In 1960, Kennedy beat Nixon in the first televised debate because he looked and sounded good, while Nixon appeared sweaty and disheveled. This debate ushered in a new era of politics by emphasizing appearance over content.
Sixty years later, our politicians do not only understand the impact of their media persona: they intensify it to win elections.
“He [Trump] said some horrible horrible things during his campaign, but he got attention because of it,” President of Eckerd College Democrats Amanda Scribner said. “I think being bombastic, having clapbacks and being sensational is how someone’s going to win the  election, unfortunately.”
Trump received nonstop media coverage during his campaign due to the shock value of his statements. His trademark name calling, racist rhetoric towards Latin-American immigrants and denial of verifiable, universally accepted facts were so unprecedented that they were commodified by every major news outlet.
This airtime boosted his name recognition and status all the way to the Oval Office, because no matter what we thought of him, America could not get enough of TRUMP 2016. Now, other politicians are attempting to recreate it.
“He [Trump] was successful, so people want to try and simulate that formula. But also he has changed the culture and the culture is just becoming more and more provocative,” Associate Professor of Communication James Janack said.
Now, as the democratic presidential candidates thin out, and the debate stages are as glossy as ever, the discussions focus more on popularity than policy.
“Even with the three hour debate and 10 candidates, we did not dive as deep into policy as the American public deserves,” Co-Coordinator of PIRG’s New Voters Project William Shedden said. “But I saw a recent poll that said 45% of America is currently tuned into the 2020 presidential election, which is much higher than any other election at this point.”
For younger people the televised format of political debate is nothing new, and the idea of politics being a popularity contest is redundantly accurate. The 2016 election clarified all of this and numbed many young voters to the image obsessed nature of political media coverage, but also encouraged many to tune in and get involved. Now, the only thing left to do is learn to navigate the simulacra.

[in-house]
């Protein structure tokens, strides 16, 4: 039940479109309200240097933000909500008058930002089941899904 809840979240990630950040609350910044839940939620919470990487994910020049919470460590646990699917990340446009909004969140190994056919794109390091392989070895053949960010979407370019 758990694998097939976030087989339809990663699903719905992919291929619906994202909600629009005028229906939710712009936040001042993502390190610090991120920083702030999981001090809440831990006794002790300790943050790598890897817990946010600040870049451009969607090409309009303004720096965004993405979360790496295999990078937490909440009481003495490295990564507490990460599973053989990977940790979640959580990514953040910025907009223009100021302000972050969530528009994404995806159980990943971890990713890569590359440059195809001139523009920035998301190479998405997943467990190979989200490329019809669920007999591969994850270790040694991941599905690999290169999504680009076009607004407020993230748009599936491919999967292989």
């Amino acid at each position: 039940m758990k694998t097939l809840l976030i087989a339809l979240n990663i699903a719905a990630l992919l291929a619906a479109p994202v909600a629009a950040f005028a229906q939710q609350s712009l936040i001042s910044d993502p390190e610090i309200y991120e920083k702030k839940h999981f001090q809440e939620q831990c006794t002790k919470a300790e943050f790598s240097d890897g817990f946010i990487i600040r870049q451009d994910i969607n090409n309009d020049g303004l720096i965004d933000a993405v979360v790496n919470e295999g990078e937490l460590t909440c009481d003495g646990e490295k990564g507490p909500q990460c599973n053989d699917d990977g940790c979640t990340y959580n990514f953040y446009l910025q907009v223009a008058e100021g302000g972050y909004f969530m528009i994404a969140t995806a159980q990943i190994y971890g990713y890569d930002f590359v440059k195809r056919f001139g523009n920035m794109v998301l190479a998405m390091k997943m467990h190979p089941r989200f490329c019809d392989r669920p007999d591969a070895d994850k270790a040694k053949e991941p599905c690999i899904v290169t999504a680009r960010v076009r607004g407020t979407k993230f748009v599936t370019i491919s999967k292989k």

During the Sept. 12 democratic debate, Julian Castro called out Joe Biden for short term memory loss regarding his own speaking point (a claim that was ranked untrue by PolitiFact). Now, politically engaged viewers must decide whether it’s a valid criticism or a calculated stunt meant to echo Kamala Harris’ attack on Biden in earlier debates.
Similarly, when Bernie Sanders disregards a legitimate inquiry from Vice News on the uniqueness of his policy as a “media question,” one must ask themselves: Why? Does Sanders truly believe that Vice was out to get him, or is he as pessimistic about the free press as Trump is?
Political theatre is a consequence of televised debate; it’s also intensified by the constant buzz on social media. While its entertaining qualities may be getting more people interested in politics as a whole, it is also important to be aware of how the form of political discourse influences its content. And when news anchors focus on how Andrew Yang did not wear a tie at the debate, please ignore them and read his website. Because at the end of the day, clothes and makeup don’t write policy: people do.